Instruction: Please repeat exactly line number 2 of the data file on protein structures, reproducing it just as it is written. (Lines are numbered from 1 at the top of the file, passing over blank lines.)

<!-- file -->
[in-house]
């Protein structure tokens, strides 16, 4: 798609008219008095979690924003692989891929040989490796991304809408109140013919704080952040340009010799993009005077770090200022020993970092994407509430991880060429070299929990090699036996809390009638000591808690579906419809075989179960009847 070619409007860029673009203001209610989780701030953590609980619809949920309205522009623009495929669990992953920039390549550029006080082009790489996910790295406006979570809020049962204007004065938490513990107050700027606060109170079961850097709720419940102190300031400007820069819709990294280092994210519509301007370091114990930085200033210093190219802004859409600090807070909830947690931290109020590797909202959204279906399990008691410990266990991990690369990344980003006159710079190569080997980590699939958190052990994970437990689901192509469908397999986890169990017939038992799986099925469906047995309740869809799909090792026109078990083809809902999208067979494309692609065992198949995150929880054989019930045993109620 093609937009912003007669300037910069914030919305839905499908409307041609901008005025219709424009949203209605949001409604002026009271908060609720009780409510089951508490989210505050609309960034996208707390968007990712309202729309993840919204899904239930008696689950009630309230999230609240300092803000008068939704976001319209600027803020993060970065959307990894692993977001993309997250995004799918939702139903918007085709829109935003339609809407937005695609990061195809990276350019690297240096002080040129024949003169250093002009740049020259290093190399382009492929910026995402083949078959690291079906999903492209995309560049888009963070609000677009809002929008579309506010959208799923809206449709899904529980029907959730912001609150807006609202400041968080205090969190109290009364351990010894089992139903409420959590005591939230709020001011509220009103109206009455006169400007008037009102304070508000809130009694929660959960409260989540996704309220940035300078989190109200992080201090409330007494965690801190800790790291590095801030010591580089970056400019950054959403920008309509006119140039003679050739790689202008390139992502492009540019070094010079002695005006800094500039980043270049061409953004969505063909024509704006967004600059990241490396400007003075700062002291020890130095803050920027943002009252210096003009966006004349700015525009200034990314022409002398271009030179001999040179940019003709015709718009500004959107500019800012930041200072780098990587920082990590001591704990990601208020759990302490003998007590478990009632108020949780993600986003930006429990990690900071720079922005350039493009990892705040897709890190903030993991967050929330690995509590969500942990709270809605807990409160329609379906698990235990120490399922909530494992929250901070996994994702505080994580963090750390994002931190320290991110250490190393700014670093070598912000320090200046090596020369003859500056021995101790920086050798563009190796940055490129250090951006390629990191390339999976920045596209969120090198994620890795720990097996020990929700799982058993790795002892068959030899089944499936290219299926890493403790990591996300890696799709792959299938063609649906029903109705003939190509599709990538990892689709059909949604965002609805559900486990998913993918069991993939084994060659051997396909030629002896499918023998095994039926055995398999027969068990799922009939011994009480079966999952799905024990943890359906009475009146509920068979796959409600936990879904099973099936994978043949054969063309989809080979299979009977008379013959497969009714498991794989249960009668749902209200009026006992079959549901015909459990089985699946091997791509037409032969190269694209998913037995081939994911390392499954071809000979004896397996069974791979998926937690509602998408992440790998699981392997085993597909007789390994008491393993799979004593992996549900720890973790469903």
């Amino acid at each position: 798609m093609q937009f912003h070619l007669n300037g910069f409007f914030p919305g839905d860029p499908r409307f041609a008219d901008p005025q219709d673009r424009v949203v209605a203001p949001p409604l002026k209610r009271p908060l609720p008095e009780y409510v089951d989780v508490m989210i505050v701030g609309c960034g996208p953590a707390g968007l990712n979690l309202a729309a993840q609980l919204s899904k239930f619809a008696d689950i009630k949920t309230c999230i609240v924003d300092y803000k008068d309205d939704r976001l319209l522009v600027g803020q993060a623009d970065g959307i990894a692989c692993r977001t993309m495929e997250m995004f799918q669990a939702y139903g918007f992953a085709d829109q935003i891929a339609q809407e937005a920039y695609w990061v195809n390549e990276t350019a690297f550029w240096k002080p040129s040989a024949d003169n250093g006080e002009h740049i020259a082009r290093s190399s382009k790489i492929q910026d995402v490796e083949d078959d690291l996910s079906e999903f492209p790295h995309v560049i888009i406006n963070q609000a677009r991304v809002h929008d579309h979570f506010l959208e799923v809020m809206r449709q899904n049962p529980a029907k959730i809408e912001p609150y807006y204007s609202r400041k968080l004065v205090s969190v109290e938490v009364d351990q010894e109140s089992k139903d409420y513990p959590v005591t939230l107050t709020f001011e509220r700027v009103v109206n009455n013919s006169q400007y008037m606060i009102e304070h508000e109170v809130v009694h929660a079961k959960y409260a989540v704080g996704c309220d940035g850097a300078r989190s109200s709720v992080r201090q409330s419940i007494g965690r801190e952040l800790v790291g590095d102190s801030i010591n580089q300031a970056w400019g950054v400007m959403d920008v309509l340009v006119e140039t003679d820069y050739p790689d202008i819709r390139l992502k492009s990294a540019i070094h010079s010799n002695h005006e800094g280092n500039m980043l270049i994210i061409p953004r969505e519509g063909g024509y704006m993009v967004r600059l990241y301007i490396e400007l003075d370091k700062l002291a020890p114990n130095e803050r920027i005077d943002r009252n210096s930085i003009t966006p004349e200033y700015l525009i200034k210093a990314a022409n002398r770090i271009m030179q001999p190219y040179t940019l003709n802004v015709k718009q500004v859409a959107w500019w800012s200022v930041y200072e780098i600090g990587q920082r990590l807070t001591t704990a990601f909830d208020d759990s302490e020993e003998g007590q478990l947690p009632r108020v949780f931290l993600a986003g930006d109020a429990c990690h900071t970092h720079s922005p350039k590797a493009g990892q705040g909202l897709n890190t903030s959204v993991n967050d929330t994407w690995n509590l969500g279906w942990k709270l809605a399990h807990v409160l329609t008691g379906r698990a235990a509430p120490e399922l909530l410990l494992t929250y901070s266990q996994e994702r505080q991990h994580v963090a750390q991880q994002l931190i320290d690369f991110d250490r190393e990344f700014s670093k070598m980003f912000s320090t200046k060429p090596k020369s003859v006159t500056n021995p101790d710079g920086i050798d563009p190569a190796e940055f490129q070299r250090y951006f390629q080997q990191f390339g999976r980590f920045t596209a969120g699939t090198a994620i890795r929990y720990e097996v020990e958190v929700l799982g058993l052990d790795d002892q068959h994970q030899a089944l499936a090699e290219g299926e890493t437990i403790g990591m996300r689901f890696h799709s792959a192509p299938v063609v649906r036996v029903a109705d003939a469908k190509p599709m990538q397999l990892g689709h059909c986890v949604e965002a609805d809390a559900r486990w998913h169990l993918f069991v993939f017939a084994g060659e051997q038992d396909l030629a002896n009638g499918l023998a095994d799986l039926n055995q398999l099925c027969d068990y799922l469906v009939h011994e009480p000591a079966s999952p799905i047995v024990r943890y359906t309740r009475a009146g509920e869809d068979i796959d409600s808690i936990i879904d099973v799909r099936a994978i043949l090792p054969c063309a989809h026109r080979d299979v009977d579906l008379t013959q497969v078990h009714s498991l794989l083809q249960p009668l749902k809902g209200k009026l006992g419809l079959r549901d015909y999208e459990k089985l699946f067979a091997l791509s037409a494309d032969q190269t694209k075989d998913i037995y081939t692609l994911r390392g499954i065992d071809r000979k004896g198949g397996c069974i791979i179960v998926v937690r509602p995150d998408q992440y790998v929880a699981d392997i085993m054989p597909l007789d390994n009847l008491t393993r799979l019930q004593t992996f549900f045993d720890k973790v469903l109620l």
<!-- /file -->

């Protein structure tokens, strides 16, 4: 798609008219008095979690924003692989891929040989490796991304809408109140013919704080952040340009010799993009005077770090200022020993970092994407509430991880060429070299929990090699036996809390009638000591808690579906419809075989179960009847 070619409007860029673009203001209610989780701030953590609980619809949920309205522009623009495929669990992953920039390549550029006080082009790489996910790295406006979570809020049962204007004065938490513990107050700027606060109170079961850097709720419940102190300031400007820069819709990294280092994210519509301007370091114990930085200033210093190219802004859409600090807070909830947690931290109020590797909202959204279906399990008691410990266990991990690369990344980003006159710079190569080997980590699939958190052990994970437990689901192509469908397999986890169990017939038992799986099925469906047995309740869809799909090792026109078990083809809902999208067979494309692609065992198949995150929880054989019930045993109620 093609937009912003007669300037910069914030919305839905499908409307041609901008005025219709424009949203209605949001409604002026009271908060609720009780409510089951508490989210505050609309960034996208707390968007990712309202729309993840919204899904239930008696689950009630309230999230609240300092803000008068939704976001319209600027803020993060970065959307990894692993977001993309997250995004799918939702139903918007085709829109935003339609809407937005695609990061195809990276350019690297240096002080040129024949003169250093002009740049020259290093190399382009492929910026995402083949078959690291079906999903492209995309560049888009963070609000677009809002929008579309506010959208799923809206449709899904529980029907959730912001609150807006609202400041968080205090969190109290009364351990010894089992139903409420959590005591939230709020001011509220009103109206009455006169400007008037009102304070508000809130009694929660959960409260989540996704309220940035300078989190109200992080201090409330007494965690801190800790790291590095801030010591580089970056400019950054959403920008309509006119140039003679050739790689202008390139992502492009540019070094010079002695005006800094500039980043270049061409953004969505063909024509704006967004600059990241490396400007003075700062002291020890130095803050920027943002009252210096003009966006004349700015525009200034990314022409002398271009030179001999040179940019003709015709718009500004959107500019800012930041200072780098990587920082990590001591704990990601208020759990302490003998007590478990009632108020949780993600986003930006429990990690900071720079922005350039493009990892705040897709890190903030993991967050929330690995509590969500942990709270809605807990409160329609379906698990235990120490399922909530494992929250901070996994994702505080994580963090750390994002931190320290991110250490190393700014670093070598912000320090200046090596020369003859500056021995101790920086050798563009190796940055490129250090951006390629990191390339999976920045596209969120090198994620890795720990097996020990929700799982058993790795002892068959030899089944499936290219299926890493403790990591996300890696799709792959299938063609649906029903109705003939190509599709990538990892689709059909949604965002609805559900486990998913993918069991993939084994060659051997396909030629002896499918023998095994039926055995398999027969068990799922009939011994009480079966999952799905024990943890359906009475009146509920068979796959409600936990879904099973099936994978043949054969063309989809080979299979009977008379013959497969009714498991794989249960009668749902209200009026006992079959549901015909459990089985699946091997791509037409032969190269694209998913037995081939994911390392499954071809000979004896397996069974791979998926937690509602998408992440790998699981392997085993597909007789390994008491393993799979004593992996549900720890973790469903």